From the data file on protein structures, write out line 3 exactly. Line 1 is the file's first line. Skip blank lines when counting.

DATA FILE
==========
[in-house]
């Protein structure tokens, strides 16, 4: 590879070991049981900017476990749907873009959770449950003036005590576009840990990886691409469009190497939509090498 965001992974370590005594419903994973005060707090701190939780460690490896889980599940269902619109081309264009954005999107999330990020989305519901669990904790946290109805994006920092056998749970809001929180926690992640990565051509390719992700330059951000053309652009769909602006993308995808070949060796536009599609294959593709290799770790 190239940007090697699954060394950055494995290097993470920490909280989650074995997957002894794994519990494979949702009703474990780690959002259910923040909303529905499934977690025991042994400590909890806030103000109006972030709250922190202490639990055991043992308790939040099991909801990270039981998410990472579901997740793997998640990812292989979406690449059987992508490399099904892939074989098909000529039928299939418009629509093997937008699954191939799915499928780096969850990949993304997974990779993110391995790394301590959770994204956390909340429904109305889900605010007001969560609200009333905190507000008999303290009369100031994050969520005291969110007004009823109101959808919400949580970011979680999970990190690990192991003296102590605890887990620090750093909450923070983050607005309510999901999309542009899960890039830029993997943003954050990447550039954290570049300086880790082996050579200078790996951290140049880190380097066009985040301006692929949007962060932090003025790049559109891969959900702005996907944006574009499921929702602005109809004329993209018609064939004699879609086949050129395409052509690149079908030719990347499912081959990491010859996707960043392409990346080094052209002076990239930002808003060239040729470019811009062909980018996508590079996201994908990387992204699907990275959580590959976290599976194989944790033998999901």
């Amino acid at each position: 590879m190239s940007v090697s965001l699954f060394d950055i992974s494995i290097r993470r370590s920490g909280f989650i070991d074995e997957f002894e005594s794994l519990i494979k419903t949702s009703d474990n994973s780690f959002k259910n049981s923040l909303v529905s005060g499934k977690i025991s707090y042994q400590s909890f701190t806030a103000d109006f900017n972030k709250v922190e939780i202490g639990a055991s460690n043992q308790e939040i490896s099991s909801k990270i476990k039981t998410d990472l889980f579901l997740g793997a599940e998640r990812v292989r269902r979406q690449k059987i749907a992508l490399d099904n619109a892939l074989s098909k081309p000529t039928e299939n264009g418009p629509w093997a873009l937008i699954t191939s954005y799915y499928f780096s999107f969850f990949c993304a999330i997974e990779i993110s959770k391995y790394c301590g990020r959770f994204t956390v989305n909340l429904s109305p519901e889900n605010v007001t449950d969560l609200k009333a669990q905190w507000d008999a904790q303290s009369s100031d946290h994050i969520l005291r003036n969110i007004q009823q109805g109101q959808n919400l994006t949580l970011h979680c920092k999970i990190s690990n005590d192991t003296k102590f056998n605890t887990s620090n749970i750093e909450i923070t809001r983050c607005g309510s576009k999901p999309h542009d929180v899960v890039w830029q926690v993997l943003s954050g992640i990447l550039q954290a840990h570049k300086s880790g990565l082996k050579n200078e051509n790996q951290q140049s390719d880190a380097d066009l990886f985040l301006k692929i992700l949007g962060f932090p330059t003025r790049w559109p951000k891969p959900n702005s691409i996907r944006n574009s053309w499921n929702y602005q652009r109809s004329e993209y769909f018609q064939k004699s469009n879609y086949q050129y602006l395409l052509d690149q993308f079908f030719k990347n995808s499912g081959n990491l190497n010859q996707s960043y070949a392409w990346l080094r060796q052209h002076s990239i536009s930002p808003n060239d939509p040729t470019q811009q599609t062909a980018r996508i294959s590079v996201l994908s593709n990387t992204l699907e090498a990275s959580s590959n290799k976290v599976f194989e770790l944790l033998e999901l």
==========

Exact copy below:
């Amino acid at each position: 590879m190239s940007v090697s965001l699954f060394d950055i992974s494995i290097r993470r370590s920490g909280f989650i070991d074995e997957f002894e005594s794994l519990i494979k419903t949702s009703d474990n994973s780690f959002k259910n049981s923040l909303v529905s005060g499934k977690i025991s707090y042994q400590s909890f701190t806030a103000d109006f900017n972030k709250v922190e939780i202490g639990a055991s460690n043992q308790e939040i490896s099991s909801k990270i476990k039981t998410d990472l889980f579901l997740g793997a599940e998640r990812v292989r269902r979406q690449k059987i749907a992508l490399d099904n619109a892939l074989s098909k081309p000529t039928e299939n264009g418009p629509w093997a873009l937008i699954t191939s954005y799915y499928f780096s999107f969850f990949c993304a999330i997974e990779i993110s959770k391995y790394c301590g990020r959770f994204t956390v989305n909340l429904s109305p519901e889900n605010v007001t449950d969560l609200k009333a669990q905190w507000d008999a904790q303290s009369s100031d946290h994050i969520l005291r003036n969110i007004q009823q109805g109101q959808n919400l994006t949580l970011h979680c920092k999970i990190s690990n005590d192991t003296k102590f056998n605890t887990s620090n749970i750093e909450i923070t809001r983050c607005g309510s576009k999901p999309h542009d929180v899960v890039w830029q926690v993997l943003s954050g992640i990447l550039q954290a840990h570049k300086s880790g990565l082996k050579n200078e051509n790996q951290q140049s390719d880190a380097d066009l990886f985040l301006k692929i992700l949007g962060f932090p330059t003025r790049w559109p951000k891969p959900n702005s691409i996907r944006n574009s053309w499921n929702y602005q652009r109809s004329e993209y769909f018609q064939k004699s469009n879609y086949q050129y602006l395409l052509d690149q993308f079908f030719k990347n995808s499912g081959n990491l190497n010859q996707s960043y070949a392409w990346l080094r060796q052209h002076s990239i536009s930002p808003n060239d939509p040729t470019q811009q599609t062909a980018r996508i294959s590079v996201l994908s593709n990387t992204l699907e090498a990275s959580s590959n290799k976290v599976f194989e770790l944790l033998e999901l």